Interest rates have gone up, real estate valuations have gone down, banks have disappeared, and investors have become more cautious. Many real estate sponsors, faced with looming loan repayments, wonder how they’re going to raise more equity.
They might be surprised when they check the Operating Agreement. Too often, Operating Agreements prohibit the sponsor from raising more equity without the consent of a majority of the LPs or even a single large investor. And getting that consent might not be easy or even possible, for several reasons:
- Existing investors might not agree that new money is needed.
- Existing investors might be unrealistic about market conditions, thinking the new equity can have the same terms as the existing equity.
- Existing investors hate being diluted.
- Existing investors might prefer to contribute the new money themselves on terms the sponsor believes are exorbitant.
- A large investor might be angling to buy the property for itself at a fire sale price.
When times are good and the Operating Agreement is signed those possibilities seem far-fetched. Then you get to an April 2023.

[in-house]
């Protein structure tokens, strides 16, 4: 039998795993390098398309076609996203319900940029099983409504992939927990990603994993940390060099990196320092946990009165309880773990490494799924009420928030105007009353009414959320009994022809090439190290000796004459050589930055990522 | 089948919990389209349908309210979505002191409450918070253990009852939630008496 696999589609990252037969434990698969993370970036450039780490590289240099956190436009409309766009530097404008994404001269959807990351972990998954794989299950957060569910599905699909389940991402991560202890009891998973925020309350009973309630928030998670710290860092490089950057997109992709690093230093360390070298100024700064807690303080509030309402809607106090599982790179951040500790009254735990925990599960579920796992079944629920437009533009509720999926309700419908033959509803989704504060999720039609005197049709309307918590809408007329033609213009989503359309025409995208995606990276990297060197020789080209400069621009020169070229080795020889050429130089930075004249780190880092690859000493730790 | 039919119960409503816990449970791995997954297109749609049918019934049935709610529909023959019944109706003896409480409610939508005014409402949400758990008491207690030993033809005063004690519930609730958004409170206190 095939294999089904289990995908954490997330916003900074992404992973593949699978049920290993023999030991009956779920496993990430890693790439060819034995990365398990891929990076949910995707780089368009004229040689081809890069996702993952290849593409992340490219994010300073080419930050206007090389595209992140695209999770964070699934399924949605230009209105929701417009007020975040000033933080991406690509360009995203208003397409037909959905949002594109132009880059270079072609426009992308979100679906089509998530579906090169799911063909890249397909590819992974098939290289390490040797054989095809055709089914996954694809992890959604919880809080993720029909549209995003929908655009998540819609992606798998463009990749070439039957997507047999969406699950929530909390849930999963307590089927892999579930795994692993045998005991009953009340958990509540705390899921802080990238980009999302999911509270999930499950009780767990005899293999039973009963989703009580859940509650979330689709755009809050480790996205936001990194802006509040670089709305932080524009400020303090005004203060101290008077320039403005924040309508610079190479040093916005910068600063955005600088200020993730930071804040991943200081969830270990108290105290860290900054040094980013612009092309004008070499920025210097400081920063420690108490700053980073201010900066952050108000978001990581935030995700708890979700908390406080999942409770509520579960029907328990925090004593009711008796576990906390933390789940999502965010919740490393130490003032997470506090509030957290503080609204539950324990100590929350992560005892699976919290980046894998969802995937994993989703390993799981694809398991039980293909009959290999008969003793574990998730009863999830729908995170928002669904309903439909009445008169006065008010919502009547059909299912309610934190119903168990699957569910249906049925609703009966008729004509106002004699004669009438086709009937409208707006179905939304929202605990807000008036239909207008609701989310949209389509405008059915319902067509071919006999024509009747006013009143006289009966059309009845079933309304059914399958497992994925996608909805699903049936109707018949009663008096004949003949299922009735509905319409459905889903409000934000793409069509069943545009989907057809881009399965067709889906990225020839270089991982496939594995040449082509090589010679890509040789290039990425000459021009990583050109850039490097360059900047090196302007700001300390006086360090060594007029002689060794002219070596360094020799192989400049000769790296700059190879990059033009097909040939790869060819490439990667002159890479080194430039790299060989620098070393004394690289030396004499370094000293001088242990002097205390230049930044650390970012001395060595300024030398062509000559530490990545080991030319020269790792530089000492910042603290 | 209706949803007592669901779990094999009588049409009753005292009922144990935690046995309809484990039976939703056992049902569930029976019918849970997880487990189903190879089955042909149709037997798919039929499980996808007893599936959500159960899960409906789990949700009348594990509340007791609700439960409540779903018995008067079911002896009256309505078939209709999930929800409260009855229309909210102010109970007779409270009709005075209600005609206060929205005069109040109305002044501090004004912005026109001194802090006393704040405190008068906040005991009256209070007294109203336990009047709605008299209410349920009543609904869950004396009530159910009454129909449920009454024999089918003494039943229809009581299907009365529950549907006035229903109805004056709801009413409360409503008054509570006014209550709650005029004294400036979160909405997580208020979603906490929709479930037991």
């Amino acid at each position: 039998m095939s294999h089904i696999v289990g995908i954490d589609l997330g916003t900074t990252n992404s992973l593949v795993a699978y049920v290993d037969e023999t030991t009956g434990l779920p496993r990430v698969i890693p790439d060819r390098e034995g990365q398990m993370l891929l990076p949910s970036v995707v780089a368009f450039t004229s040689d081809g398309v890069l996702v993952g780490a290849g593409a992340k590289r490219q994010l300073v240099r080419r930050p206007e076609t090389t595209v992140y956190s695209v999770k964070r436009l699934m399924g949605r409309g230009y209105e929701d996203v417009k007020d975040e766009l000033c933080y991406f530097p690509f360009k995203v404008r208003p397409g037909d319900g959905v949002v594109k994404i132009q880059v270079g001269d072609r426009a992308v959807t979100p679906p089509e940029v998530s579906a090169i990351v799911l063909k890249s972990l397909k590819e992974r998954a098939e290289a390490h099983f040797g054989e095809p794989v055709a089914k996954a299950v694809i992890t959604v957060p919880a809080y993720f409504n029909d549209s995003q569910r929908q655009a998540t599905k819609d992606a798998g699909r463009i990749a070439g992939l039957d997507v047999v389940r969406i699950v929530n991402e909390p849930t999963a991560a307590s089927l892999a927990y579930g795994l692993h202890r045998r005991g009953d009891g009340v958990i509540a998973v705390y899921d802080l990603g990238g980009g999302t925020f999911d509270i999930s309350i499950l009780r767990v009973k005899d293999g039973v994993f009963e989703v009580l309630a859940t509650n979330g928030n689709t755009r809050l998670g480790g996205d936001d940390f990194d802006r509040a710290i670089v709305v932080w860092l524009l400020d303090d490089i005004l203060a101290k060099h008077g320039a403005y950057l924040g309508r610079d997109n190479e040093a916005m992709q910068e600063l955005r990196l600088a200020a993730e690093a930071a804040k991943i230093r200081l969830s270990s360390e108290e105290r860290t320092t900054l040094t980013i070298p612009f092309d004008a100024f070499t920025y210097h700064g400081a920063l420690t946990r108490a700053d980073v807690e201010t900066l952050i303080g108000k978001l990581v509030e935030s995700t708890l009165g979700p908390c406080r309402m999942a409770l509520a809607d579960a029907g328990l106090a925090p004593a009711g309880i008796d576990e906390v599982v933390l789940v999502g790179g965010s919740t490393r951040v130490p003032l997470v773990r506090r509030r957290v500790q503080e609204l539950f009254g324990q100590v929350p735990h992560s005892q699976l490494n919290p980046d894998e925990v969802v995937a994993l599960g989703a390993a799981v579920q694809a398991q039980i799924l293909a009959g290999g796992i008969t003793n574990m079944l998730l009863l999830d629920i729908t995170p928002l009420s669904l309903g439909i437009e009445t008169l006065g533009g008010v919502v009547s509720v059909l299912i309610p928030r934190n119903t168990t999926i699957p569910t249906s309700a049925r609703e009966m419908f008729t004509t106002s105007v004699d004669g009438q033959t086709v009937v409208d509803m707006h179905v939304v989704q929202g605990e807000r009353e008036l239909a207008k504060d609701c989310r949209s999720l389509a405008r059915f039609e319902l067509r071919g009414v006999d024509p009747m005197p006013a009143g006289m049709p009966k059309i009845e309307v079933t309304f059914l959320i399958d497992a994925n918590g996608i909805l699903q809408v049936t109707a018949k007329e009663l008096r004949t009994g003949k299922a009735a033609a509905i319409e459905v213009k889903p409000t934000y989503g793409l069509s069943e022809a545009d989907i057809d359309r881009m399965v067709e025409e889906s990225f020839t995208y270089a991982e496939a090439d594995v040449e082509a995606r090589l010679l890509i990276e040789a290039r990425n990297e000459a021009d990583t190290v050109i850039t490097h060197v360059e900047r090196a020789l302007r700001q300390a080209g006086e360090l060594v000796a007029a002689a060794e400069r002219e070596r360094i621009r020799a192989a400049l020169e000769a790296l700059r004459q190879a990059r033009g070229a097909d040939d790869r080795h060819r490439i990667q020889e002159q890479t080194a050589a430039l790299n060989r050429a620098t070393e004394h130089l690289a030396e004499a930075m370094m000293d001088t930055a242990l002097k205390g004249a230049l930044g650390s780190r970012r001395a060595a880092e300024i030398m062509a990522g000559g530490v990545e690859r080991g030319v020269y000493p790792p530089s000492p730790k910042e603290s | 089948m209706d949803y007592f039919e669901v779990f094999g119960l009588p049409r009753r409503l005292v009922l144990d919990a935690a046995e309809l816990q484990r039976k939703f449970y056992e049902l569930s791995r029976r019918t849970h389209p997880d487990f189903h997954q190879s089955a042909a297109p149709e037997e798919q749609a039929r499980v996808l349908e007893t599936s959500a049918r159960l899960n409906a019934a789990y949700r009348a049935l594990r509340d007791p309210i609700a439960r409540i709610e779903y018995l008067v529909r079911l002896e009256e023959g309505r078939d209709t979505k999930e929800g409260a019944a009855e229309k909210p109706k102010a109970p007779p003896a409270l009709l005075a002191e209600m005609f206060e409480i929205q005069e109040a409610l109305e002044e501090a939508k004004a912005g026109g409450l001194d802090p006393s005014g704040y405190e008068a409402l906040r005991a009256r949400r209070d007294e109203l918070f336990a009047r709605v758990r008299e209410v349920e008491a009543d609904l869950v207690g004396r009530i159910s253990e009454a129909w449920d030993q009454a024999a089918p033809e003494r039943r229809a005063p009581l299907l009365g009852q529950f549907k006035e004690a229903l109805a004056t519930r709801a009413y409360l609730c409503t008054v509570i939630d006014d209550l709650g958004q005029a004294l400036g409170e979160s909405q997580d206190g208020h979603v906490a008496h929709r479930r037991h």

Knowing that an April 2023 is always on the horizon, sponsors should negotiate hard at the outset for the right to raise more equity. They won’t always get it because people who write very large checks usually get what they want (that’s why we call it “capitalism”). But in my experience, too many sponsors give away the right too easily or don’t even think about it.
If the sponsor has the right to raise more equity, how do we protect the original investors? What’s to stop the sponsor from raising equity from her own family or friends on terms very favorable to them and very unfavorable to existing investors, even if the equity isn’t needed?
The answer is “preemptive rights.” If the sponsor wants to raise more equity, she must offer the new equity to existing investors first. Only if they don’t buy it may she offer it to anyone else.
Preemptive rights aren’t perfect. The main flaw is that Investor Jordan, who had money to invest when the deal was launched, has fallen on harder times and doesn’t have money to participate in the new round. Or Mr. Jordan does have the money to participate but is no longer accredited and therefore can’t participate.
Even with the flaws, preemptive rights generally allow for the equitable resolution of a difficult situation, much better than the alternatives most of the time.
You can see my form here. Let me know if you think it can be improved.
NOTE: Sponsors might also consider “capital call” provisions, i.e., provisions allowing them to demand more money from investors if needed. In my opinion, however, they typically do more harm than good, driving away investors at the outset while not providing enough cash when it’s needed. And in practical terms, a large investor who would balk at allowing the sponsor to raise more equity certainly won’t agree to an unlimited capital call.
Questions? Let me know.